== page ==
Suma has a long history of use in its native Brazil where they named it Para Todo – ‘for all things’. It is also known in the West as ‘Brazilian Ginseng.’ and has traditionally been used as a general tonic, for convalescents as well as an aphrodisiac.
Suma is a good ingredient to add in small amounts to a syringe feed mix for rabbits, guinea pigs or chinchillas.
Russian Olympic athletes claim that Suma is a muscle and endurance builder without the negative side effects of steroids. Much of Suma’s chemistry is unique – it appears to enhance the body’s use of oxygen on the cellular level.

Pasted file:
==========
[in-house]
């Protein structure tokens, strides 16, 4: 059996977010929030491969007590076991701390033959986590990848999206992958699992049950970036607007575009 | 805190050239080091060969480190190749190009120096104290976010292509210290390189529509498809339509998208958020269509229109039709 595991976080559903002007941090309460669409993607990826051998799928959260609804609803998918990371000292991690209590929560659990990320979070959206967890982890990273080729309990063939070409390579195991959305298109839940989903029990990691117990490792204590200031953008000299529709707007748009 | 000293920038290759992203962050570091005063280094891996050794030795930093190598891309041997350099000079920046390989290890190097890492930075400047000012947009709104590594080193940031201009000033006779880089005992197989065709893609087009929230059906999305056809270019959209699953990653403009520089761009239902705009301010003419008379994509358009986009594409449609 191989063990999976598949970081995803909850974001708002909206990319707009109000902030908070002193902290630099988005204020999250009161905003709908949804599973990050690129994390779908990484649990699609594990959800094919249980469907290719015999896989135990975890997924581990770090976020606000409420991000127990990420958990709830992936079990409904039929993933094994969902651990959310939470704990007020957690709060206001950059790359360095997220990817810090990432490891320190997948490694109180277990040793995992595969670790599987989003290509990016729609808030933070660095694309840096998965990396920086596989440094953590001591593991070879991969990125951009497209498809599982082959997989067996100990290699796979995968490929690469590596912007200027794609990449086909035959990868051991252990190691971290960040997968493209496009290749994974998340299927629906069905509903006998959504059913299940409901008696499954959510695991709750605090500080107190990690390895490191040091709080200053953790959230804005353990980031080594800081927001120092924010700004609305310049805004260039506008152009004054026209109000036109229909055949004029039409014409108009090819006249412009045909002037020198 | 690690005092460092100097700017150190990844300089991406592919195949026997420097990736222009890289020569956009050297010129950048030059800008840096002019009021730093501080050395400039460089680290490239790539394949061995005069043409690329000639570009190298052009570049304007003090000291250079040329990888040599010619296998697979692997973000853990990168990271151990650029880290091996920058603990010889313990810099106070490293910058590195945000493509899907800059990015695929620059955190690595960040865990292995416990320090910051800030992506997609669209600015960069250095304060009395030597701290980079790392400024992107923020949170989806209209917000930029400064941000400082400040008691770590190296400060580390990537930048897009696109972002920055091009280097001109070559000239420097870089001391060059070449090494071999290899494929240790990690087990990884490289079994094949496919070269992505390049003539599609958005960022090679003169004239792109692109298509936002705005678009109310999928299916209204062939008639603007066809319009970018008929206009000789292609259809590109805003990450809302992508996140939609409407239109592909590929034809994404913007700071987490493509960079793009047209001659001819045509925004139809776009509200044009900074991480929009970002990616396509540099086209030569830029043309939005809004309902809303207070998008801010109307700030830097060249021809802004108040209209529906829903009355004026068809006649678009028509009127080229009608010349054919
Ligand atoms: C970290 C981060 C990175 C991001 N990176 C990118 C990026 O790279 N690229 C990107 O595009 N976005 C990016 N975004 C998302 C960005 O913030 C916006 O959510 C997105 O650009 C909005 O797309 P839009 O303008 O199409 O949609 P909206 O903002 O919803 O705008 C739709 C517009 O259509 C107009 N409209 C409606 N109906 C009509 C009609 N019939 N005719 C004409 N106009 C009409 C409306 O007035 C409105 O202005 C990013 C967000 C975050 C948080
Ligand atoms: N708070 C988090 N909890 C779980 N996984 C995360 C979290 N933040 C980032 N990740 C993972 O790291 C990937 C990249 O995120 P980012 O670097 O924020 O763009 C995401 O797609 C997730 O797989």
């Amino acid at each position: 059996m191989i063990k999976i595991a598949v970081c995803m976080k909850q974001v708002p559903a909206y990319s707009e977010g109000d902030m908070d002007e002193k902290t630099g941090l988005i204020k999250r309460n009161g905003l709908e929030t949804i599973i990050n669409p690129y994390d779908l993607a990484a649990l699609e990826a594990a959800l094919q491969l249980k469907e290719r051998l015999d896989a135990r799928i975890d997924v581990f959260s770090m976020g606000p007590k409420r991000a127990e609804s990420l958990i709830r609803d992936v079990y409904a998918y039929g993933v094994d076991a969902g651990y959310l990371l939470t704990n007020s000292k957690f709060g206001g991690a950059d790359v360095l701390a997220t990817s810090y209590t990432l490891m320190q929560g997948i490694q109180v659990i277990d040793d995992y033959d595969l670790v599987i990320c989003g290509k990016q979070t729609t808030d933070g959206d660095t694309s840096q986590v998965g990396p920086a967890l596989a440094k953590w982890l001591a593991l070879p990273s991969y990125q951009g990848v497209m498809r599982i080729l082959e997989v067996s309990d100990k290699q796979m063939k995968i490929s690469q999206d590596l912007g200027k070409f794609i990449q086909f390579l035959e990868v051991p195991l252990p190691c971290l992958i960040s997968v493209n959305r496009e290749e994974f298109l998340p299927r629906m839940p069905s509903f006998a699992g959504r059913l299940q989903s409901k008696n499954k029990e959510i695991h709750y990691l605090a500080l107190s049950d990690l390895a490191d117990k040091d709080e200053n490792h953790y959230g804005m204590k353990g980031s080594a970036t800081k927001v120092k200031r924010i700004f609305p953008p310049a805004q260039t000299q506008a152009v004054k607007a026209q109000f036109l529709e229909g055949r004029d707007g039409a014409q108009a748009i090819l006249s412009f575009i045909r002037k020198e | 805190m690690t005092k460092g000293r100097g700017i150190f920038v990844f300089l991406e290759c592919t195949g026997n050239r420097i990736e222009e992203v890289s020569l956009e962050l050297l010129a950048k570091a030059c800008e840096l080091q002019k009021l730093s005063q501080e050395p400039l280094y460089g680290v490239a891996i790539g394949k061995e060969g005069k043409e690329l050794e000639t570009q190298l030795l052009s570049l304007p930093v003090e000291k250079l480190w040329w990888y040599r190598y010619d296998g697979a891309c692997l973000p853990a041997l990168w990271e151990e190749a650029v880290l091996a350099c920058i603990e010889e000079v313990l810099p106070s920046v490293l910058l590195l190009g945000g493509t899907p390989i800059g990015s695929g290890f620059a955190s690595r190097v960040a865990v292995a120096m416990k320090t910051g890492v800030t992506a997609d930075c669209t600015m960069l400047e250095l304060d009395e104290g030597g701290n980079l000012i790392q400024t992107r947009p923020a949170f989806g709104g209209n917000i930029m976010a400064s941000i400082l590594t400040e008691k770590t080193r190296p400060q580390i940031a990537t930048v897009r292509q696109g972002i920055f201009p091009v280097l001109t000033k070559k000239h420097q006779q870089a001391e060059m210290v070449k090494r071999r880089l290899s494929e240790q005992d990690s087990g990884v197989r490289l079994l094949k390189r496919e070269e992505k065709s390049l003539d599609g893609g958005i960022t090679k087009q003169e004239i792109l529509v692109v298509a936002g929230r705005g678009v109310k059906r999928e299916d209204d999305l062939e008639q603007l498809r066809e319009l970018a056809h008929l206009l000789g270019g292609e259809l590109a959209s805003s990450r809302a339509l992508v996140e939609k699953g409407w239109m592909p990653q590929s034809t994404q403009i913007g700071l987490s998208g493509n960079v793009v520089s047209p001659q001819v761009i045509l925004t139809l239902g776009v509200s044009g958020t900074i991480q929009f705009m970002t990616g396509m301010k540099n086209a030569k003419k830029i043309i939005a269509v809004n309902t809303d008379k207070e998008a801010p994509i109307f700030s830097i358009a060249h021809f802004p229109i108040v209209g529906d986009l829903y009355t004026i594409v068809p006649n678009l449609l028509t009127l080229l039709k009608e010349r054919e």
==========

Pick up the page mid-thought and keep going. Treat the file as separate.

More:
Suma’s saponins have been clinically demonstrated to inhibit cancer cell growth and to help regulate blood sugar levels. Two Japanese patents for Suma pfaffosides and pfaffic acid derivatives as antitumour agents have been granted.
A 1995 U.S. Patent application demonstrated increased hemoglobin levels during sickle cell treatment. Numerous other Suma-based patents have been filed in both France, Japan, Russia and the USA relating to its anti-tumour, anti-inflammatory, and aphrodisiac effects.
Constituents: Plant sterols, Pfaffic acids, Vitamins A, B1, B2, E and K, Pantothenic acid, Germanium, Saponins.
Actions: Tonic, aphrodisiac, steroidal, immune stimulating., sedative.